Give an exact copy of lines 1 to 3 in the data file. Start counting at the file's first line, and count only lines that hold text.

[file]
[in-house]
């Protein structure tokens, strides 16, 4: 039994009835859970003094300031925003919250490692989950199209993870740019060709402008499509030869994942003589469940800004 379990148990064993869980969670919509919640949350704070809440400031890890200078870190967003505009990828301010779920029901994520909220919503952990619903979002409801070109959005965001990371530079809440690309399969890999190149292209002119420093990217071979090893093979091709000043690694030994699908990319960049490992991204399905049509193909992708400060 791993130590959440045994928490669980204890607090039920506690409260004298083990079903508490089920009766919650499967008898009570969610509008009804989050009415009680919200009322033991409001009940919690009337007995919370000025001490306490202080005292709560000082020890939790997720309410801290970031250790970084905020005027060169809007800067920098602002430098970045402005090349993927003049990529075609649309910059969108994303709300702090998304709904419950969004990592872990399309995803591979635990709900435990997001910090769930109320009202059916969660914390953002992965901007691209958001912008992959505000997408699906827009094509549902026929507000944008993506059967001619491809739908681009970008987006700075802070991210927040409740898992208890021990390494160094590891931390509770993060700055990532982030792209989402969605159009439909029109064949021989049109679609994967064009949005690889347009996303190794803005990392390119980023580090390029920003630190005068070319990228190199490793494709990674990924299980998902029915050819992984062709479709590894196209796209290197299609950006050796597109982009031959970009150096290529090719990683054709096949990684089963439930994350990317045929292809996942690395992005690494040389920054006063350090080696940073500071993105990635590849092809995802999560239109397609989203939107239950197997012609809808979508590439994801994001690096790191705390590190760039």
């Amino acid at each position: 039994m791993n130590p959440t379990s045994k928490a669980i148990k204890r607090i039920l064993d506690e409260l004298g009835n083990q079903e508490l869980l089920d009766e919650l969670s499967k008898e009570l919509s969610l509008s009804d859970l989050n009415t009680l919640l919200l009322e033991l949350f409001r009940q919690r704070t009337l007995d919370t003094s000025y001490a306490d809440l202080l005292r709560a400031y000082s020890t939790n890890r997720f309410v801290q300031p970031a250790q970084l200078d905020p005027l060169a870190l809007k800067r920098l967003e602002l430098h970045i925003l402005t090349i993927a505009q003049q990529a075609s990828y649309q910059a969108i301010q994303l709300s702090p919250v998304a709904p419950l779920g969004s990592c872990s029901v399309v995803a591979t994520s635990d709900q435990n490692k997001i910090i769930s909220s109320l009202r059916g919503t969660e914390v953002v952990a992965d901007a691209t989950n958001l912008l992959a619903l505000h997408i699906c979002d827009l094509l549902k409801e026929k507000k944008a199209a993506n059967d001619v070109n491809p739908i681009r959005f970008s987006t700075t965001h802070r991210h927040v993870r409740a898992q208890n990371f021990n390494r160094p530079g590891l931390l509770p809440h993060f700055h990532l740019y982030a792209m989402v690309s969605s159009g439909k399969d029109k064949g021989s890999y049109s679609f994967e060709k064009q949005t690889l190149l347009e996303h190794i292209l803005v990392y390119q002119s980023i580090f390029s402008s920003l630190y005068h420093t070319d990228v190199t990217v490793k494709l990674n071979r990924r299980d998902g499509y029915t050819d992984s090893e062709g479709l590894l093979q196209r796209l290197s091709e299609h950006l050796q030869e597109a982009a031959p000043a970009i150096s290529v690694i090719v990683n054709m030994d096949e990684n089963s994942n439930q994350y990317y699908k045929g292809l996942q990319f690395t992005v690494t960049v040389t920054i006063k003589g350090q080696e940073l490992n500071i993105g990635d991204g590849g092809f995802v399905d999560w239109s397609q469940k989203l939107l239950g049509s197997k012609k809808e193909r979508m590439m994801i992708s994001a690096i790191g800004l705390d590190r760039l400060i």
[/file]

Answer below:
[in-house]
């Protein structure tokens, strides 16, 4: 039994009835859970003094300031925003919250490692989950199209993870740019060709402008499509030869994942003589469940800004 379990148990064993869980969670919509919640949350704070809440400031890890200078870190967003505009990828301010779920029901994520909220919503952990619903979002409801070109959005965001990371530079809440690309399969890999190149292209002119420093990217071979090893093979091709000043690694030994699908990319960049490992991204399905049509193909992708400060 791993130590959440045994928490669980204890607090039920506690409260004298083990079903508490089920009766919650499967008898009570969610509008009804989050009415009680919200009322033991409001009940919690009337007995919370000025001490306490202080005292709560000082020890939790997720309410801290970031250790970084905020005027060169809007800067920098602002430098970045402005090349993927003049990529075609649309910059969108994303709300702090998304709904419950969004990592872990399309995803591979635990709900435990997001910090769930109320009202059916969660914390953002992965901007691209958001912008992959505000997408699906827009094509549902026929507000944008993506059967001619491809739908681009970008987006700075802070991210927040409740898992208890021990390494160094590891931390509770993060700055990532982030792209989402969605159009439909029109064949021989049109679609994967064009949005690889347009996303190794803005990392390119980023580090390029920003630190005068070319990228190199490793494709990674990924299980998902029915050819992984062709479709590894196209796209290197299609950006050796597109982009031959970009150096290529090719990683054709096949990684089963439930994350990317045929292809996942690395992005690494040389920054006063350090080696940073500071993105990635590849092809995802999560239109397609989203939107239950197997012609809808979508590439994801994001690096790191705390590190760039």
């Amino acid at each position: 039994m791993n130590p959440t379990s045994k928490a669980i148990k204890r607090i039920l064993d506690e409260l004298g009835n083990q079903e508490l869980l089920d009766e919650l969670s499967k008898e009570l919509s969610l509008s009804d859970l989050n009415t009680l919640l919200l009322e033991l949350f409001r009940q919690r704070t009337l007995d919370t003094s000025y001490a306490d809440l202080l005292r709560a400031y000082s020890t939790n890890r997720f309410v801290q300031p970031a250790q970084l200078d905020p005027l060169a870190l809007k800067r920098l967003e602002l430098h970045i925003l402005t090349i993927a505009q003049q990529a075609s990828y649309q910059a969108i301010q994303l709300s702090p919250v998304a709904p419950l779920g969004s990592c872990s029901v399309v995803a591979t994520s635990d709900q435990n490692k997001i910090i769930s909220s109320l009202r059916g919503t969660e914390v953002v952990a992965d901007a691209t989950n958001l912008l992959a619903l505000h997408i699906c979002d827009l094509l549902k409801e026929k507000k944008a199209a993506n059967d001619v070109n491809p739908i681009r959005f970008s987006t700075t965001h802070r991210h927040v993870r409740a898992q208890n990371f021990n390494r160094p530079g590891l931390l509770p809440h993060f700055h990532l740019y982030a792209m989402v690309s969605s159009g439909k399969d029109k064949g021989s890999y049109s679609f994967e060709k064009q949005t690889l190149l347009e996303h190794i292209l803005v990392y390119q002119s980023i580090f390029s402008s920003l630190y005068h420093t070319d990228v190199t990217v490793k494709l990674n071979r990924r299980d998902g499509y029915t050819d992984s090893e062709g479709l590894l093979q196209r796209l290197s091709e299609h950006l050796q030869e597109a982009a031959p000043a970009i150096s290529v690694i090719v990683n054709m030994d096949e990684n089963s994942n439930q994350y990317y699908k045929g292809l996942q990319f690395t992005v690494t960049v040389t920054i006063k003589g350090q080696e940073l490992n500071i993105g990635d991204g590849g092809f995802v399905d999560w239109s397609q469940k989203l939107l239950g049509s197997k012609k809808e193909r979508m590439m994801i992708s994001a690096i790191g800004l705390d590190r760039l400060i």